Courtesy of AOL Real Estate:
Not all cities are created equal, and some cities are certainly better than others when it comes to sports. The more major league sports teams a city has, the more a it has to offer to those who love the game. Additionally, the more successful a team, the happier its fans become. With this in mind, 24/7 Wall St. set out to identify the best cities for sports fans.
In order to decide which cities have the luckiest fans, we started with those that have at least two professional teams in or near the city. We then ranked each city based on the number of teams it has and the total number of sports the teams represented. We also factored in the popularity of the teams — based on attendance and change in attendance — the win-loss records of the teams in each city, and the number of championships each team won.
A good city for sports fans has to have lots of teams. And not just the number of teams matters, but also the diversity of sports they represent. A city has to have at least one team in each of the four major sports: hockey, baseball, football, and basketball. A city like Chicago, which has at least one team in each sport, is ranked higher than Los Angeles, which also has 6 sports franchises, but doesn’t have an NFL team.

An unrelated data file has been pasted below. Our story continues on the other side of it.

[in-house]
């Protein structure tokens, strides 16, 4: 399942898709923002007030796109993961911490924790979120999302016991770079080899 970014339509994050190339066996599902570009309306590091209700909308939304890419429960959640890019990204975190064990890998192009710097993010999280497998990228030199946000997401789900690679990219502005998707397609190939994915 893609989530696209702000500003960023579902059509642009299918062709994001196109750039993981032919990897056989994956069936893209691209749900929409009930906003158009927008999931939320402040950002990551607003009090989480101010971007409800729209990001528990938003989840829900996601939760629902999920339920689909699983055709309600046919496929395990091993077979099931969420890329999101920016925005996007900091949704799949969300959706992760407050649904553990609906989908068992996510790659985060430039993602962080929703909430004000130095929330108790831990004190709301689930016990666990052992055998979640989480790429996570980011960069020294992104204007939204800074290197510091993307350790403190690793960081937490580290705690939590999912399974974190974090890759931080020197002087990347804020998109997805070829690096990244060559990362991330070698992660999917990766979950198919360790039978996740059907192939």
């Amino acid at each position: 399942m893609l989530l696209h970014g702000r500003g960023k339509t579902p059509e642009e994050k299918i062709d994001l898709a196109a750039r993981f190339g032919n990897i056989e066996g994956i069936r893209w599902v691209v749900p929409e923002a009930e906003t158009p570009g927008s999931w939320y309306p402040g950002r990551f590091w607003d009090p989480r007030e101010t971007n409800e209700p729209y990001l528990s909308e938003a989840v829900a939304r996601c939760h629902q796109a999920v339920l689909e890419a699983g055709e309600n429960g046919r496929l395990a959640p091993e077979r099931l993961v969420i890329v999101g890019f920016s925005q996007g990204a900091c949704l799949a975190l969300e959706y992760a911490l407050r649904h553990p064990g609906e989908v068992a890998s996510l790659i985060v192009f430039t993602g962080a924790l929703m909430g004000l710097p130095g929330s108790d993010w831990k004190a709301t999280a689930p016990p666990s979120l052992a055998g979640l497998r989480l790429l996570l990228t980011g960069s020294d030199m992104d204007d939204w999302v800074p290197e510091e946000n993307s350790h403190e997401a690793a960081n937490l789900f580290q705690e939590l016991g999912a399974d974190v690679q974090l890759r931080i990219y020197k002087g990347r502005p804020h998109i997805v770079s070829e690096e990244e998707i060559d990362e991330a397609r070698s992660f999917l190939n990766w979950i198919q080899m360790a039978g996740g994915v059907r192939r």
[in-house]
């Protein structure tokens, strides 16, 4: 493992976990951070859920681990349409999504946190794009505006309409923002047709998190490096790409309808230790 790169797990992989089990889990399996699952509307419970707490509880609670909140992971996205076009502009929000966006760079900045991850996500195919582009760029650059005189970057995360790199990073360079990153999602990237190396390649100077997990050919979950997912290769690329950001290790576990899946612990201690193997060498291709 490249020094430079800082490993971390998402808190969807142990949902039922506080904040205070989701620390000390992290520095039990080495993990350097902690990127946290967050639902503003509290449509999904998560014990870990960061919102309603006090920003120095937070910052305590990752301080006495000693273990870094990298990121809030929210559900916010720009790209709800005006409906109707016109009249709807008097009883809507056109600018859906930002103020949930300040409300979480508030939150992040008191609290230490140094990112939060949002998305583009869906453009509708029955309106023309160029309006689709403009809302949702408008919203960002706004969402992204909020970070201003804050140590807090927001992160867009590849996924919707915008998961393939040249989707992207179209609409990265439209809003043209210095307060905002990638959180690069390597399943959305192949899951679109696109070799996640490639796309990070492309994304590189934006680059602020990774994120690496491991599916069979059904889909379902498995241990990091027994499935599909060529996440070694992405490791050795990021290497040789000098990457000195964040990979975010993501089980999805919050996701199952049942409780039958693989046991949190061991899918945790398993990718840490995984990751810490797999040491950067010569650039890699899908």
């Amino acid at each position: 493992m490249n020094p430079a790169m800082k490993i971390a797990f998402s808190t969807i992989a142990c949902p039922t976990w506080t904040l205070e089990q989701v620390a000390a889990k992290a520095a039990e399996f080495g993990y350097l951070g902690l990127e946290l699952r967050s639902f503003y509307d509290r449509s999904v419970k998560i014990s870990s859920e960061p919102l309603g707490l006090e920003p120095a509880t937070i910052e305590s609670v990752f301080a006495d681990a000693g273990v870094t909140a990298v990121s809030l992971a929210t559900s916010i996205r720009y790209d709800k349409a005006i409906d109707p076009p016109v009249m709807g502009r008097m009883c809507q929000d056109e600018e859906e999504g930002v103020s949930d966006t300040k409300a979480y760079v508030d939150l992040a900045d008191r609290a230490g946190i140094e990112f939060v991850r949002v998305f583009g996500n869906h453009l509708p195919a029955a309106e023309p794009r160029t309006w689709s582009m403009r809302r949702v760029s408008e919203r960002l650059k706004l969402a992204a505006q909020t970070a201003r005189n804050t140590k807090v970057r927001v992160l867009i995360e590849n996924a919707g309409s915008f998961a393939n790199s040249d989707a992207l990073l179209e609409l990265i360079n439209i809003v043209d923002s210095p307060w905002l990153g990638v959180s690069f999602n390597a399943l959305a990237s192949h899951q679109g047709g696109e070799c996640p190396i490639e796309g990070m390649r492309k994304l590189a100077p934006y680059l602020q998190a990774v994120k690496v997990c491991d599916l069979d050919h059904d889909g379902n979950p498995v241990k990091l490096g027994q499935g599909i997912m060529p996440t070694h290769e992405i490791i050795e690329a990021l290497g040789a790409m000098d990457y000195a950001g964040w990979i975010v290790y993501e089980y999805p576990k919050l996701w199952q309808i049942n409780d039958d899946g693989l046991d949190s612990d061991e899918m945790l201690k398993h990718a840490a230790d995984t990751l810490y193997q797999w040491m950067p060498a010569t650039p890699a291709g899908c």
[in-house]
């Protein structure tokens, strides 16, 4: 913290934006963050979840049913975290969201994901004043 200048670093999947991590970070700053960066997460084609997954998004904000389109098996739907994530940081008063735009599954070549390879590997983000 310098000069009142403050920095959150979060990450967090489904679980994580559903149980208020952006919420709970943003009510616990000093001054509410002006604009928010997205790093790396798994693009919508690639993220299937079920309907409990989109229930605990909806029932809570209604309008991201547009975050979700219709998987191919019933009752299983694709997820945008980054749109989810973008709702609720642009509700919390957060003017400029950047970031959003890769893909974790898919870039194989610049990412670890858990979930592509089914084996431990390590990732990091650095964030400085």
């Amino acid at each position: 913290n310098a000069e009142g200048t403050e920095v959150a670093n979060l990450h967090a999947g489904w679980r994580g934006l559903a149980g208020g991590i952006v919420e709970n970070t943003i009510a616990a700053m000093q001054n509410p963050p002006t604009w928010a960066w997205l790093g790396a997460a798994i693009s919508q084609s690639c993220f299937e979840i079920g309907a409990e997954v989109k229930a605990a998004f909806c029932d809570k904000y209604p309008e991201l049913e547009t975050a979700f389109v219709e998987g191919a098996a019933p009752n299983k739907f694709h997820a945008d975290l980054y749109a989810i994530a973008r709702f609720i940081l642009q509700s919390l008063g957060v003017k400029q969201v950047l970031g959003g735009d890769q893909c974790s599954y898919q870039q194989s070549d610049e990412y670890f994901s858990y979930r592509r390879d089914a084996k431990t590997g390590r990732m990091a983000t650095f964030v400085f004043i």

Arguably, nothing is more important to sports fans than winning. 24/7 awarded points to a city for each team that had a win-loss in the top 50 percent of its league. The New England Patriots earn Boston a point for having won three games for every one it lost over the last 10 seasons. Neither of New York’s two basketball teams — the Nets nor Knicks — earned a point in this category, because their 10-season records are in the bottom half compared to the rest of the NBA. We also awarded points for each championship won by a team in the past 10 years.
Finally, a good community of fans is also necessary. We awarded points for cities where home game attendance increased significantly in the past 10 years. The Detroit Tigers, whose annual home attendance increase by more than 1 million fans between 2002 and 2011, earned a point. On the other hand, the St. Louis Cardinals’ attendance declined, not earning the city a point, despite the fact that attendance in 2011 was higher than in Detroit. A city also ranked better if teams regularly sold at or above capacity over the course of the year.